The lives of New Yorkers are set to be radically changed by the announcement Wednesday of a far-reaching effort to limit the nation’s biggest city’s impact on the environment by reducing its waste output by 90 percent by 2030.
Mayor Bill de Blasio unveiled his sweeping OneNYC plan, which includes an overhaul of the city’s recycling program, incentives to reduce waste and tacit support for the City Council’s plan to dramatically reduce the use of plastic shopping bags.
New York, with about 8.5 million residents, would be the largest city in the Western Hemisphere to adopt such a plan, which aims to reduce the amount of its waste by more than 3 million tons from its 2005 level of about 3.6 million tons.
“The average New Yorker throws out nearly 15 pounds of waste a week, adding up to millions upon millions of tons a year,” de Blasio said. “To be a truly sustainable city, we need to tackle this challenge head on.”
For decades, the city’s trash has been exported by rail or barge to South Carolina, Virginia, New Jersey, Pennsylvania or upstate New York. The new plan would eliminate almost all the garbage exports, which cost more than $350 million annually.
The amount of waste in the city has fallen 14 percent since 2005 because of an increase in recycling, and a key component of the plan is to bolster that output by simplifying the process.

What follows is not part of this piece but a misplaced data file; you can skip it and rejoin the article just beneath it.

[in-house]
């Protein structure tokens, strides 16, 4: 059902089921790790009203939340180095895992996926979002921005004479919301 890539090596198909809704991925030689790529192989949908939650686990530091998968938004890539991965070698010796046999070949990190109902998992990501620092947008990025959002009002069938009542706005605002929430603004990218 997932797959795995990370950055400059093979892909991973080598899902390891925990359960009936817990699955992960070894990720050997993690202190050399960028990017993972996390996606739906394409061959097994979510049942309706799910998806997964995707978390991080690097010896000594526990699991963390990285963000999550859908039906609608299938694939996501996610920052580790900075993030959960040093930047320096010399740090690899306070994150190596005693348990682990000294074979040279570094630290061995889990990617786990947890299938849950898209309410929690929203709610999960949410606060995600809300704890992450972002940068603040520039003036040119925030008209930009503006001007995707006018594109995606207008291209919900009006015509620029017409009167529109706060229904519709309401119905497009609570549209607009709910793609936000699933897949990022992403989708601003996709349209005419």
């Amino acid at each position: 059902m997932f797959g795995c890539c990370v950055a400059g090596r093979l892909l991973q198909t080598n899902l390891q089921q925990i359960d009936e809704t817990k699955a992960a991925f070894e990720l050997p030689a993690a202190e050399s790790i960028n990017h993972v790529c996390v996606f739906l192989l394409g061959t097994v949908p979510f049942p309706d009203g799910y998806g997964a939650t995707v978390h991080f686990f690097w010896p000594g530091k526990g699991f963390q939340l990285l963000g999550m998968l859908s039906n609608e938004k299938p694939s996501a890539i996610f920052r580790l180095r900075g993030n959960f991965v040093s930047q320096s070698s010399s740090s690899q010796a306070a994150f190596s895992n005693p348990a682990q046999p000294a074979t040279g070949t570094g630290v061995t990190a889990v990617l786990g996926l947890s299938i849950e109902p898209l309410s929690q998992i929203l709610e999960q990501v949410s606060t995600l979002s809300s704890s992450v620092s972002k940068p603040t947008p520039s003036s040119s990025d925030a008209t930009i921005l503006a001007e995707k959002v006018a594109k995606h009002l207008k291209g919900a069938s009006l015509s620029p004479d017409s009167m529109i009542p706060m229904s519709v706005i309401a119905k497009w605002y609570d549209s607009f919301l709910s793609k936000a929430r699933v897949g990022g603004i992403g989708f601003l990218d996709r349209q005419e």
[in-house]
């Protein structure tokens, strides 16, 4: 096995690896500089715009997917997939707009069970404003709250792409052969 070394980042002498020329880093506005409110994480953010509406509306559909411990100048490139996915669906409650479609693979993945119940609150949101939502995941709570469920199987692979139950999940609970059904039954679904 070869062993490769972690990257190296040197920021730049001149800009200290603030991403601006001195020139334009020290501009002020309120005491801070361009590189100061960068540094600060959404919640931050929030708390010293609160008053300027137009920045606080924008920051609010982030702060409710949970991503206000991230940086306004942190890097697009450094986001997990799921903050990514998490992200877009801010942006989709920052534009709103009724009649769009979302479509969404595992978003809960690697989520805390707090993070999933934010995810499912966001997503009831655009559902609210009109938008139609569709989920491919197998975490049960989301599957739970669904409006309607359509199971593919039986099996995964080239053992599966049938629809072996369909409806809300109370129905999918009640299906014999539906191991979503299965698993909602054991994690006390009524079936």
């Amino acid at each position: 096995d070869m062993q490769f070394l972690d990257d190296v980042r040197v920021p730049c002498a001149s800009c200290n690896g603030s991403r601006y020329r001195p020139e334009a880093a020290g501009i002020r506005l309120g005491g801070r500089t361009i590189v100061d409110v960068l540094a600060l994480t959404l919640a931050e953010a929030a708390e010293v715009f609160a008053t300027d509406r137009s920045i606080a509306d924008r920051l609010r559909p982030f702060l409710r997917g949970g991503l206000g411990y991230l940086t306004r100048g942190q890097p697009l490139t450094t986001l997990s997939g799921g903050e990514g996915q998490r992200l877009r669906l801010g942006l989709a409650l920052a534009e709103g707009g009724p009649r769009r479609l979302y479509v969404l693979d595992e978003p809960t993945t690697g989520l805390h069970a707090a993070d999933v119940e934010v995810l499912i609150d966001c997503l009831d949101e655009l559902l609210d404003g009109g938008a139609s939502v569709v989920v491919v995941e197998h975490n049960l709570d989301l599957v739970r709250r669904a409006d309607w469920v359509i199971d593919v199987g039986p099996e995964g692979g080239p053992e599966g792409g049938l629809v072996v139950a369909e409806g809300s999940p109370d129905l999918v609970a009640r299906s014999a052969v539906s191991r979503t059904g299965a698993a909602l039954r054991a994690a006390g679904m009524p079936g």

Currently, residential buildings have two types of recycling bins. The city’s new single-stream plan, already used by other cities, would consolidate all recycling into one bin by 2020.
Organics — such as food scraps and yard waste — make up 31 percent of the city’s residential waste stream. A program to collect that material directly from residents’ homes is expanding to nearly 200,000 residents by year’s end, and city officials want to serve every home by the end of 2018. The city also will offer economic incentives to participate, including potentially a property tax rebate for homeowners.
The city also aims to reduce commercial waste by 90 percent by 2030 by adopting a program similar to what’s used in residential buildings. That could also mean tax incentives for participating businesses and fines for ones that don’t.
The mayor stopped short of endorsing a City Council bill that proposes a 10-cent fee on plastic bags, but officials said reducing their use is a priority.
A spokeswoman for de Blasio said some of the funding for the program would be revealed in next month’s budget proposal.